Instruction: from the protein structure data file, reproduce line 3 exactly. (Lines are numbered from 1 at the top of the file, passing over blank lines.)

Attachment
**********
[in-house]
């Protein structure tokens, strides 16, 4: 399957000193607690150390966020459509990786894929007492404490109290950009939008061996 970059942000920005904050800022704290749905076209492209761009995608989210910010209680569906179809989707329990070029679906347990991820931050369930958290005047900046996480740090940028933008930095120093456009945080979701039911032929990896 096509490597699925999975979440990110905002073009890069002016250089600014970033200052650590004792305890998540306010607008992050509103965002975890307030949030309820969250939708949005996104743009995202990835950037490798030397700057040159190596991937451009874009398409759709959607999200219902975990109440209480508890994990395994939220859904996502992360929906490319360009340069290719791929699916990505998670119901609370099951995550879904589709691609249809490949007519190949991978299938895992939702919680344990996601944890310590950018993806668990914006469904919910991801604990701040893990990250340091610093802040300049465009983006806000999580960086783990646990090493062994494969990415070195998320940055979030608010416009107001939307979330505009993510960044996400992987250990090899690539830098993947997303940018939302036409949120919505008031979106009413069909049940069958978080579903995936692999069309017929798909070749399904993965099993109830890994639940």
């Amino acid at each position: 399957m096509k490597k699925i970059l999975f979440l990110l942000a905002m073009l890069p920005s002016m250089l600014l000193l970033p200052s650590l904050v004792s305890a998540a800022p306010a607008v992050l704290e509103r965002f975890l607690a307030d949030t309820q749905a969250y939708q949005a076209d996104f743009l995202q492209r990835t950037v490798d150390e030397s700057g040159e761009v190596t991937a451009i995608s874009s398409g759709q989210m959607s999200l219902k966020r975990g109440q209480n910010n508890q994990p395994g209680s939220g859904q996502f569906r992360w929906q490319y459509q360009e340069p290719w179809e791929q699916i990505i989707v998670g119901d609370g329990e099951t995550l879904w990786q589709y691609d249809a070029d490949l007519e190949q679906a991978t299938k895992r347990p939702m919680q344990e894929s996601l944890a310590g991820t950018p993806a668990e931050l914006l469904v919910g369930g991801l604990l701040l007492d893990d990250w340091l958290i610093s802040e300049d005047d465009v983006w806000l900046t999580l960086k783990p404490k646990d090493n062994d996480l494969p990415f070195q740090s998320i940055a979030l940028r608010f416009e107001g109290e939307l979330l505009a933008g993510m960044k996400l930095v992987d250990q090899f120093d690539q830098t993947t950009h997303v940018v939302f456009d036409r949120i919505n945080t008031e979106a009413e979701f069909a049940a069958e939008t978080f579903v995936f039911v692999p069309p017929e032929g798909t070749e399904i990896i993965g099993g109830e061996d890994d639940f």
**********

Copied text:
């Amino acid at each position: 399957m096509k490597k699925i970059l999975f979440l990110l942000a905002m073009l890069p920005s002016m250089l600014l000193l970033p200052s650590l904050v004792s305890a998540a800022p306010a607008v992050l704290e509103r965002f975890l607690a307030d949030t309820q749905a969250y939708q949005a076209d996104f743009l995202q492209r990835t950037v490798d150390e030397s700057g040159e761009v190596t991937a451009i995608s874009s398409g759709q989210m959607s999200l219902k966020r975990g109440q209480n910010n508890q994990p395994g209680s939220g859904q996502f569906r992360w929906q490319y459509q360009e340069p290719w179809e791929q699916i990505i989707v998670g119901d609370g329990e099951t995550l879904w990786q589709y691609d249809a070029d490949l007519e190949q679906a991978t299938k895992r347990p939702m919680q344990e894929s996601l944890a310590g991820t950018p993806a668990e931050l914006l469904v919910g369930g991801l604990l701040l007492d893990d990250w340091l958290i610093s802040e300049d005047d465009v983006w806000l900046t999580l960086k783990p404490k646990d090493n062994d996480l494969p990415f070195q740090s998320i940055a979030l940028r608010f416009e107001g109290e939307l979330l505009a933008g993510m960044k996400l930095v992987d250990q090899f120093d690539q830098t993947t950009h997303v940018v939302f456009d036409r949120i919505n945080t008031e979106a009413e979701f069909a049940a069958e939008t978080f579903v995936f039911v692999p069309p017929e032929g798909t070749e399904i990896i993965g099993g109830e061996d890994d639940f």